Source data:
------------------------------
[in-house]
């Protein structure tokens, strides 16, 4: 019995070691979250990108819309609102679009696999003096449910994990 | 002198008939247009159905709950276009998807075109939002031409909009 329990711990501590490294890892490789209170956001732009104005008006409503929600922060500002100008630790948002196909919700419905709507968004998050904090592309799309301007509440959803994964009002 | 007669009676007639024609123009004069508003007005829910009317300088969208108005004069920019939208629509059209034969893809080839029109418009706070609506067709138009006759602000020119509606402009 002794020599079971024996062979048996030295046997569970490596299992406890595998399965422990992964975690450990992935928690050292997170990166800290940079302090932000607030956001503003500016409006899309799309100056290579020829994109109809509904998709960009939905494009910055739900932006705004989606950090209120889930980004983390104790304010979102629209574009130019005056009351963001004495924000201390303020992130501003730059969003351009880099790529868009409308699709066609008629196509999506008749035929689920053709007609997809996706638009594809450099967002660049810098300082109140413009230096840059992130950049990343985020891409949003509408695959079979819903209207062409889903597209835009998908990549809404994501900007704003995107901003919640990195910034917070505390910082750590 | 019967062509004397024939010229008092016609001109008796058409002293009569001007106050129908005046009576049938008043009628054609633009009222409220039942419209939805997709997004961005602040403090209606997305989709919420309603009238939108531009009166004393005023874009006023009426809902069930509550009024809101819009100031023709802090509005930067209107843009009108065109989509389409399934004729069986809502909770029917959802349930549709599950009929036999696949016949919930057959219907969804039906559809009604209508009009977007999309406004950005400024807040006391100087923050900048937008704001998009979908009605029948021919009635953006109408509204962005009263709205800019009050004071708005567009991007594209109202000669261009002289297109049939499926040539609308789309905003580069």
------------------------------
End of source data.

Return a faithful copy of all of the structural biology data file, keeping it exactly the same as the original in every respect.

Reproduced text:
[in-house]
């Protein structure tokens, strides 16, 4: 019995070691979250990108819309609102679009696999003096449910994990 | 002198008939247009159905709950276009998807075109939002031409909009 329990711990501590490294890892490789209170956001732009104005008006409503929600922060500002100008630790948002196909919700419905709507968004998050904090592309799309301007509440959803994964009002 | 007669009676007639024609123009004069508003007005829910009317300088969208108005004069920019939208629509059209034969893809080839029109418009706070609506067709138009006759602000020119509606402009 002794020599079971024996062979048996030295046997569970490596299992406890595998399965422990992964975690450990992935928690050292997170990166800290940079302090932000607030956001503003500016409006899309799309100056290579020829994109109809509904998709960009939905494009910055739900932006705004989606950090209120889930980004983390104790304010979102629209574009130019005056009351963001004495924000201390303020992130501003730059969003351009880099790529868009409308699709066609008629196509999506008749035929689920053709007609997809996706638009594809450099967002660049810098300082109140413009230096840059992130950049990343985020891409949003509408695959079979819903209207062409889903597209835009998908990549809404994501900007704003995107901003919640990195910034917070505390910082750590 | 019967062509004397024939010229008092016609001109008796058409002293009569001007106050129908005046009576049938008043009628054609633009009222409220039942419209939805997709997004961005602040403090209606997305989709919420309603009238939108531009009166004393005023874009006023009426809902069930509550009024809101819009100031023709802090509005930067209107843009009108065109989509389409399934004729069986809502909770029917959802349930549709599950009929036999696949016949919930057959219907969804039906559809009604209508009009977007999309406004950005400024807040006391100087923050900048937008704001998009979908009605029948021919009635953006109408509204962005009263709205800019009050004071708005567009991007594209109202000669261009002289297109049939499926040539609308789309905003580069």